Almost all patients (97.2%) had a treatment-related adverse event, and 72.2% had an adverse event leading to drug interruption (67.6% for lenvatinib, 39.8% for pembrolizumab, and 27.8% for both). The most common grade 3 or 4 adverse events were hypertension (32.4%), fatigue (8.3%), and diarrhea (6.5%). Common immune-related adverse events were hypothyroidism (47.2%) and hyperthyroidism (6.5%).
The KEYNOTE-146/Study 111 was a phase II, open-label, single-arm study of patients aged 18 years or older with metastatic endometrial cancer who were recruited from 11 centers in the United States. All patients were unselected for microsatellite instability or PD-L1 status, had an Eastern Cooperative Oncology Group performance status of 0 or 1, received one or two previous systemic therapies, had measurable disease according to the immune-related Response Evaluation Criteria In Solid Tumors (irRECIST), and had a life expectancy of 12 weeks or longer.
In total, 108 patients, whose mean age was 65.1 years, received 20 mg oral lenvatinib daily plus 200 mg intravenous pembrolizumab every 3 weeks. Pembrolizumab could be continued for up to 35 cycles, and lenvatinib could be continued for as long as patients were benefitting, said Makker. Of these patients, 11 were MSI-H and 94 were MSS. The microsatellite stability status was not available for 3 patients.
Data cut-off occurred on Jan. 10, 2019, after there were ≥ 100 patients with histologically confirmed, previously treated endometrial cancer with sufficient follow-up to provide median overall follow-up of ≥ 12 months and ≥ 6 months of follow-up after initial objective response for all responders.
The primary endpoint was ORR by investigator review at week 24 by irRECIST. Secondary endpoints included overall ORR, DOR, PFS, and OS, as well as safety and tolerability. Pre-specified exploratory endpoints included independent imaging review per irRECIST v1.1 and antitumor activity by PD-L1 status.
“The findings from Dr. Makker’s study combining lenvatinib and pembrolizumab are transformational,” said commentator Melissa A. Gellar, MD, of the University of Minnesota, Minneapolis, during the same webinar. “Importantly, the serous tumors had a response rate of 42%, suggesting that the combination of pembrolizumab plus lenvatinib is moving cold tumors into a more immunogenic, hot tumor environment. This combination gives every patient the opportunity to get pembrolizumab now, regardless of the mismatch repair status… This combination is, however, not without toxicity.”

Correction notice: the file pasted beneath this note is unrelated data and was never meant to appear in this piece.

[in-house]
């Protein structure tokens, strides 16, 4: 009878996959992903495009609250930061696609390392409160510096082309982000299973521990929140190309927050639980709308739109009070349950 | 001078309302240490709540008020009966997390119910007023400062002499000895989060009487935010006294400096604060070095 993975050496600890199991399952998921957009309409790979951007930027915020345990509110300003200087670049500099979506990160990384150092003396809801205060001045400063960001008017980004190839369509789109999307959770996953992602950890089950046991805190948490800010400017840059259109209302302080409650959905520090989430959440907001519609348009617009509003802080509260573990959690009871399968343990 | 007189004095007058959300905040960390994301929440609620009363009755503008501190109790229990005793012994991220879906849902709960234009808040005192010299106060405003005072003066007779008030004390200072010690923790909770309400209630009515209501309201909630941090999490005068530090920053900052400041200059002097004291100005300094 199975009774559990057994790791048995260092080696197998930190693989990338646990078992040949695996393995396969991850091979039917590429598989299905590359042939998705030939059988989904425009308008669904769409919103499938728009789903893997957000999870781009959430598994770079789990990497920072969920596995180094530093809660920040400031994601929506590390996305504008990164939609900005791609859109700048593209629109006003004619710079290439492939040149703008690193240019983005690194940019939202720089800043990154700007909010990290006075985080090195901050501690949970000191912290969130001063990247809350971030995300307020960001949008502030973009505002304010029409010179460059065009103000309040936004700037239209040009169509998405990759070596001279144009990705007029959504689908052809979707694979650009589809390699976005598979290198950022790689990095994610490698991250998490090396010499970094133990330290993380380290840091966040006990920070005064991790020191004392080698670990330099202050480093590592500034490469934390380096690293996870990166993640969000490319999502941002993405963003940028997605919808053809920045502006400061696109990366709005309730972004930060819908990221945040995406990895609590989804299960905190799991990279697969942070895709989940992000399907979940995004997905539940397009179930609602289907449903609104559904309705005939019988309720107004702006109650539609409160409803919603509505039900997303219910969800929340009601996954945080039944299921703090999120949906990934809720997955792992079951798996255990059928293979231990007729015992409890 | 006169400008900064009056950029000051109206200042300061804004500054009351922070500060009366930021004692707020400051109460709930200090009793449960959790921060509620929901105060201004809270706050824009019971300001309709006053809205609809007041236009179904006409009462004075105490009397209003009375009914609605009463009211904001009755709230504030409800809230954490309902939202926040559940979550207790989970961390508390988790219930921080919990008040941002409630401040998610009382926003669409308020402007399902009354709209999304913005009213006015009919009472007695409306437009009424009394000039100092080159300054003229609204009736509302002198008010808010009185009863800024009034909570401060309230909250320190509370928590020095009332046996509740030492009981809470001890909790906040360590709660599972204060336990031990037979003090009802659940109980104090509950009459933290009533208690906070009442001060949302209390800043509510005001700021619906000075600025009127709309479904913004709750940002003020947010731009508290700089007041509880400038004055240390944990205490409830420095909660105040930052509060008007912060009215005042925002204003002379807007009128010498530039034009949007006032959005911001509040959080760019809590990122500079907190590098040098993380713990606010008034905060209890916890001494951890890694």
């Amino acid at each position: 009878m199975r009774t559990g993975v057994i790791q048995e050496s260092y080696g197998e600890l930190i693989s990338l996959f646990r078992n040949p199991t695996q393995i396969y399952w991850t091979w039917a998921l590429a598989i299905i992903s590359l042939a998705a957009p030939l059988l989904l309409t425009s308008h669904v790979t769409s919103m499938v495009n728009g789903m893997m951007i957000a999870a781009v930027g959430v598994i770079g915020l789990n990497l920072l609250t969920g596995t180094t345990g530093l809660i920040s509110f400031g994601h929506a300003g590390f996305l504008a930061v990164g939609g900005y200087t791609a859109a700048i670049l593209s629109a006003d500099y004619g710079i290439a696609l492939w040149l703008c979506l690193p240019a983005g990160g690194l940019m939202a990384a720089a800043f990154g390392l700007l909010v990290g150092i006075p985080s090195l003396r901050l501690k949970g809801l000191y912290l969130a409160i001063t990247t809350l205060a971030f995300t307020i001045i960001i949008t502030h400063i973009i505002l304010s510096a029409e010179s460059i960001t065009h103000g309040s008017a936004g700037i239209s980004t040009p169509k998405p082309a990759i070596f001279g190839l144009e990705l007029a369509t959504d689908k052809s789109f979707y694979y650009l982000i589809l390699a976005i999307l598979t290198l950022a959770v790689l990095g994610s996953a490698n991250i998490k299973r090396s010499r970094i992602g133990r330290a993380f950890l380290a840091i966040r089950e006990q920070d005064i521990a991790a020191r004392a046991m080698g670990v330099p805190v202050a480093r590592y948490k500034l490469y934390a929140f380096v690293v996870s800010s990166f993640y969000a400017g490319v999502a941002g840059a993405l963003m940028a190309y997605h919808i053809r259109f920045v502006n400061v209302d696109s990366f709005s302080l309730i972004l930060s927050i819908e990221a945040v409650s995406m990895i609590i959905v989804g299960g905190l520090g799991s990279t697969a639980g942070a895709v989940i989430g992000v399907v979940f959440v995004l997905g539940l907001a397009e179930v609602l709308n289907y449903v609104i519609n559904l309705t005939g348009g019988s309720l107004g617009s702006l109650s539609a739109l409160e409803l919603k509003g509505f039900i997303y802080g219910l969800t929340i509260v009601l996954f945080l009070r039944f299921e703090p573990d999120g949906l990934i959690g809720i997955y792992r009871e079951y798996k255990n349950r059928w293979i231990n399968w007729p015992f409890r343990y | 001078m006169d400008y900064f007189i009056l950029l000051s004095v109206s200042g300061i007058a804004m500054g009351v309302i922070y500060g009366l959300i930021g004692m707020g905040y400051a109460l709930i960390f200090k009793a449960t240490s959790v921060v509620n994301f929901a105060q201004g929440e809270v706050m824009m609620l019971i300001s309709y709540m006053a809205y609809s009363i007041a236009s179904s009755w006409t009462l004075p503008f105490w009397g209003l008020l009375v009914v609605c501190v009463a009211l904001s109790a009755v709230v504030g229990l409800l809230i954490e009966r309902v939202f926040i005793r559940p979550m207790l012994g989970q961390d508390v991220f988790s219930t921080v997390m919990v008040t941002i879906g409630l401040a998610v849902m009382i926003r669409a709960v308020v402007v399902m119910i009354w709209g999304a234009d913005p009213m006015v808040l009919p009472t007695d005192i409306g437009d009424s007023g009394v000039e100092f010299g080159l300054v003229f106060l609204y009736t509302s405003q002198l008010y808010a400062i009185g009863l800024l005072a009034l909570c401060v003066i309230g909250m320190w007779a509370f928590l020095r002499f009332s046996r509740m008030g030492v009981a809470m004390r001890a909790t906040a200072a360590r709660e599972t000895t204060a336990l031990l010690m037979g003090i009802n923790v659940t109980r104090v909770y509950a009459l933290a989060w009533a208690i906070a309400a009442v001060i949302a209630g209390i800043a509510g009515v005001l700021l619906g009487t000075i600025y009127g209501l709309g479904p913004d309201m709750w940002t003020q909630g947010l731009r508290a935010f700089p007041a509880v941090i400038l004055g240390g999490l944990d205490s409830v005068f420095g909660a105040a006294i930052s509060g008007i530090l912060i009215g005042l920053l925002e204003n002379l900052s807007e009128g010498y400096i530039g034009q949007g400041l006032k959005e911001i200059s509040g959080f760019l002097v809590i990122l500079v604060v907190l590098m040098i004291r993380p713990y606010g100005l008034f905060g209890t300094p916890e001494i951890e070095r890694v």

On Sept. 7, 2019, The United States Food and Drug Administration, Australian Therapeutic Goods Administration, and Health Canada all granted accelerated approval to lenvatinib plus pembrolizumab in advanced endometrial cancer that is not MSI-H among patients who have had disease progression following prior systemic therapy and who are not candidates for curative surgery or radiation.
A phase III trial comparing the benefits of this pembrolizumab/lenvatinib combination with doxorubicin or weekly paclitaxel in advanced endometrial cancer is currently underway.
Lenvatinib plus pembrolizumab showed promising activity in advanced endometrial cancer among patients with both microsatellite stable and unstable disease.
Toxicity was significant with the combination, but not higher than when each agent is used alone.
Alison Palkhivala, Contributing Writer, BreakingMED™
This study was funded by AstraZeneca, Eisai, Karyopharm, Lilly, Merck Sharp & Dohme Corp. (a subsidiary of Merck & Co.), Takeda, and Genentech.
Makker reports being on advisory boards for and/or receiving honoraria/travel expenses from ArQule, Eisai, Karyopharm, Merck Sharp & Dohme Corp. (a subsidiary of Merck & Co.), and IBM Watson.
Geller reports receiving clinical trial support from Morphotek, Tesaro, Fate Therapeutics, and Genentech.
Cat ID: 120
Topic ID: 78,120,730,120,445,935,191,357,192,356